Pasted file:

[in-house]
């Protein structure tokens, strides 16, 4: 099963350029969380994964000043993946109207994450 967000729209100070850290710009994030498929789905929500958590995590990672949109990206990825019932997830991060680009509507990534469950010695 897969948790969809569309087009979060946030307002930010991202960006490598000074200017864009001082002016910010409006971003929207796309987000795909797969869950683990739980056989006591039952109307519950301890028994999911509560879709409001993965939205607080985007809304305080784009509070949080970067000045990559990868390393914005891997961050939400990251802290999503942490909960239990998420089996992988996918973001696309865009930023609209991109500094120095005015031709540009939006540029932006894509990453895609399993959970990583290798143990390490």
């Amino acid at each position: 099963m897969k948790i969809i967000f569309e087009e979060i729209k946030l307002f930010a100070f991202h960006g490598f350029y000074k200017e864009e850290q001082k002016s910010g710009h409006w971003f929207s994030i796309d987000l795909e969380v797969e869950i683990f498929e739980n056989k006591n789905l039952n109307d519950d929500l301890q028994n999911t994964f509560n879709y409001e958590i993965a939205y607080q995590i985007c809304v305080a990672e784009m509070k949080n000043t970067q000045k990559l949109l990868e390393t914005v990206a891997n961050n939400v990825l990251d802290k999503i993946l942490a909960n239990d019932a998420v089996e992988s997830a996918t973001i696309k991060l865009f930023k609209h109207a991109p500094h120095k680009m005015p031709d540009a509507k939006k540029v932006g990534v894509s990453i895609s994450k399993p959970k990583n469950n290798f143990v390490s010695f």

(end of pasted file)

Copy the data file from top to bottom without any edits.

[in-house]
């Protein structure tokens, strides 16, 4: 099963350029969380994964000043993946109207994450 967000729209100070850290710009994030498929789905929500958590995590990672949109990206990825019932997830991060680009509507990534469950010695 897969948790969809569309087009979060946030307002930010991202960006490598000074200017864009001082002016910010409006971003929207796309987000795909797969869950683990739980056989006591039952109307519950301890028994999911509560879709409001993965939205607080985007809304305080784009509070949080970067000045990559990868390393914005891997961050939400990251802290999503942490909960239990998420089996992988996918973001696309865009930023609209991109500094120095005015031709540009939006540029932006894509990453895609399993959970990583290798143990390490």
């Amino acid at each position: 099963m897969k948790i969809i967000f569309e087009e979060i729209k946030l307002f930010a100070f991202h960006g490598f350029y000074k200017e864009e850290q001082k002016s910010g710009h409006w971003f929207s994030i796309d987000l795909e969380v797969e869950i683990f498929e739980n056989k006591n789905l039952n109307d519950d929500l301890q028994n999911t994964f509560n879709y409001e958590i993965a939205y607080q995590i985007c809304v305080a990672e784009m509070k949080n000043t970067q000045k990559l949109l990868e390393t914005v990206a891997n961050n939400v990825l990251d802290k999503i993946l942490a909960n239990d019932a998420v089996e992988s997830a996918t973001i696309k991060l865009f930023k609209h109207a991109p500094h120095k680009m005015p031709d540009a509507k939006k540029v932006g990534v894509s990453i895609s994450k399993p959970k990583n469950n290798f143990v390490s010695f």